I was in Israel, wandering the Jaffa area of Tel Aviv, when my brother called. The evening before, an air raid siren had pierced the air, but tonight things were calm: couples pushing strollers, a guy with a ponytail at a sidewalk café strumming a guitar. Off in the distance, I could hear the sounds of a soccer game at Bloomfield.

No fans were allowed inside as a safety precaution. After all, the country was at war, even if it didn’t feel like it. My brother wanted to know what I had learned. I was there to report on the events of October 7, 2023, the largest single-day massacre of Jews since the Holocaust. In retaliation, the Israeli military was now methodically moving across Gaza, flattening entire neighborhoods. I struggled for a succinct answer. Back home, the conflict had seemed so distilled it was almost simple.

One could see it as a battle over land or an age-old conflict between adherents of two of the world’s major religions. But on the ground, where people who had lived through rocket attacks still knew Palestinians as their neighbors, the reality was far more complex.

Hopefully, some of that nuance shows through in my dispatch from Israel. I believe it’s important for journalists like me to face life and the issues we cover in all their complexity. Here at Deseret Magazine, we try to contribute to that by filling gaps in mainstream media coverage, whether that means elevating the region we call home or exploring the role faith plays in the world.

Which is why each April we dedicate an issue to the topic of faith, and how it animates the lives of believers today. In addition to my story, this year’s faith issue includes an in-depth profile of a small D.C. law firm that is reshaping how Americans think about religious liberty. As contributing writer Mariya Manzhos explains, Becket has been defending religious freedom for Catholics, Evangelicals, Muslims, Sikhs, Jews and Native Americans for 30 years — all pro bono — and has a string of significant Supreme Court wins to show for it. Religious liberty is sometimes criticized as a smokescreen for Christian conservatives to preserve discriminatory practices, but Mariya traveled to Globe, Arizona, to look into an ongoing case, in which Becket is defending the right of an Apache tribe to protect sacred land from a massive mining project.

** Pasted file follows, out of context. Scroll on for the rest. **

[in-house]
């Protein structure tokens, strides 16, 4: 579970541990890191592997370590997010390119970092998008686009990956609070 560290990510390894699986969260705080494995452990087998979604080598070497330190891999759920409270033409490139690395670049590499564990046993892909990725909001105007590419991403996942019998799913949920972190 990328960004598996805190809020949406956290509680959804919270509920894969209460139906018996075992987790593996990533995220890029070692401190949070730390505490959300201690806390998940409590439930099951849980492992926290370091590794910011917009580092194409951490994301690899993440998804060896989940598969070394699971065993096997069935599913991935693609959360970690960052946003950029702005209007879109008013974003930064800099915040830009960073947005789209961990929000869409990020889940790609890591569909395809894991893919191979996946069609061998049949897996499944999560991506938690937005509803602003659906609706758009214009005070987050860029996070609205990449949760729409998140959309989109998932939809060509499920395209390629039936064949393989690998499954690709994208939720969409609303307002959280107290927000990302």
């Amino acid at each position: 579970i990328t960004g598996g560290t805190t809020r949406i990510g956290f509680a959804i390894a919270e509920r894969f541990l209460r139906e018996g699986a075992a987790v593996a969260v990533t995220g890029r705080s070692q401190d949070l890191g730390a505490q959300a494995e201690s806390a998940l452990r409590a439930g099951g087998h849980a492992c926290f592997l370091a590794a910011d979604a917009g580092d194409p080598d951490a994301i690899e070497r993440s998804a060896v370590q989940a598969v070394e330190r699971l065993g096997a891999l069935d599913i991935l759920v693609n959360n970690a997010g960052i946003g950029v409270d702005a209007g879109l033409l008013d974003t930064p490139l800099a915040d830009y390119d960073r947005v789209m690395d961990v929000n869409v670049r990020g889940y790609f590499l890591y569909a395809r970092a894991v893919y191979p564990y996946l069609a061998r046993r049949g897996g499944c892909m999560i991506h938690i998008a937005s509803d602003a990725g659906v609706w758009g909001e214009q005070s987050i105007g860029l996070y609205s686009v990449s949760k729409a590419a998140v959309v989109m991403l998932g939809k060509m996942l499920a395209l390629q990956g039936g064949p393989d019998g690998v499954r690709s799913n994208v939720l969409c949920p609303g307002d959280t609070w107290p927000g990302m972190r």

I’m also proud of A Place of Refuge, a photo essay from Oakland, California, a troubled city on the western fringe of our region. Featuring the work of Nicoló Sertorio and J Michael Tucker, these images show how faith leaders across denominations are dedicating their ministry to lifting up a once mighty city now blighted by crime and poverty.

Rounding out the issue are two essays I hope you’ll read, starting with Yale professor Samuel Wilkinson’s reconciliation of the tension between his belief in God and his study of the theory of evolution. Also, Stephen Courtright and Paul Lambert argue that religious groups may offer the answer to one of the most charged issues of our day: diversity and inclusion efforts.

Months after returning from Israel, I still think of my brother’s question that night in Tel Aviv. I had seen the Western Wall and the Dome of the Rock. I had visited the Garden of Gethsemane and the Mount of Olives. But what had struck me most was something I saw in Tel Aviv: Jews eating in cafes owned by Muslims, synagogues and mosques on the same street. We all hold different beliefs, but when we relate to each other as humans, those differences don’t have to be a reason for conflict. We have so much more in common than we realize. In Tel Aviv, I found a city where people of different beliefs are neighbors, not enemies. Maybe there’s a lesson in that for us all.

This story appears in the April 2024 issue of Deseret Magazine. Learn more about how to subscribe.